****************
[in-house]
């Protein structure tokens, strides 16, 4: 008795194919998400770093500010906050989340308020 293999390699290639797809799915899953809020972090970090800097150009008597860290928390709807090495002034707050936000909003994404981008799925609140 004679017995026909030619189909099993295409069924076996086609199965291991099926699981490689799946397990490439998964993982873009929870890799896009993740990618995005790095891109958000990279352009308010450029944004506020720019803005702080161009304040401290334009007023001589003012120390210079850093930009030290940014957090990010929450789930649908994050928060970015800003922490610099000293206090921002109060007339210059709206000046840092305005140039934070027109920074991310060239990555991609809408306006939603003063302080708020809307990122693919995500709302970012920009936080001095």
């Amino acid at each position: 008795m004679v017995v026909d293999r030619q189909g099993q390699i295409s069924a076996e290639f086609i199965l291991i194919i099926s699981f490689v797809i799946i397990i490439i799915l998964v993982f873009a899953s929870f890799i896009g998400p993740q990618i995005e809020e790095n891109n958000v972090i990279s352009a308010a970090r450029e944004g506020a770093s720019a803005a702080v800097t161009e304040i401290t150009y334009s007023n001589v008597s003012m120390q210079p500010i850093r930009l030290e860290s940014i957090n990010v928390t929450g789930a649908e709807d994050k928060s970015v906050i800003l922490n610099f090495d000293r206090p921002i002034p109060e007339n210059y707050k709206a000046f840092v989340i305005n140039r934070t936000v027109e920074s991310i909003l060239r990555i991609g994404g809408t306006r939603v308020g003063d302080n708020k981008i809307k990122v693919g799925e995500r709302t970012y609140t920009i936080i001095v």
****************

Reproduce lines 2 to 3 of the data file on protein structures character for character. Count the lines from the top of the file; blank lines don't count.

């Protein structure tokens, strides 16, 4: 008795194919998400770093500010906050989340308020 293999390699290639797809799915899953809020972090970090800097150009008597860290928390709807090495002034707050936000909003994404981008799925609140 004679017995026909030619189909099993295409069924076996086609199965291991099926699981490689799946397990490439998964993982873009929870890799896009993740990618995005790095891109958000990279352009308010450029944004506020720019803005702080161009304040401290334009007023001589003012120390210079850093930009030290940014957090990010929450789930649908994050928060970015800003922490610099000293206090921002109060007339210059709206000046840092305005140039934070027109920074991310060239990555991609809408306006939603003063302080708020809307990122693919995500709302970012920009936080001095």
């Amino acid at each position: 008795m004679v017995v026909d293999r030619q189909g099993q390699i295409s069924a076996e290639f086609i199965l291991i194919i099926s699981f490689v797809i799946i397990i490439i799915l998964v993982f873009a899953s929870f890799i896009g998400p993740q990618i995005e809020e790095n891109n958000v972090i990279s352009a308010a970090r450029e944004g506020a770093s720019a803005a702080v800097t161009e304040i401290t150009y334009s007023n001589v008597s003012m120390q210079p500010i850093r930009l030290e860290s940014i957090n990010v928390t929450g789930a649908e709807d994050k928060s970015v906050i800003l922490n610099f090495d000293r206090p921002i002034p109060e007339n210059y707050k709206a000046f840092v989340i305005n140039r934070t936000v027109e920074s991310i909003l060239r990555i991609g994404g809408t306006r939603v308020g003063d302080n708020k981008i809307k990122v693919g799925e995500r709302t970012y609140t920009i936080i001095v």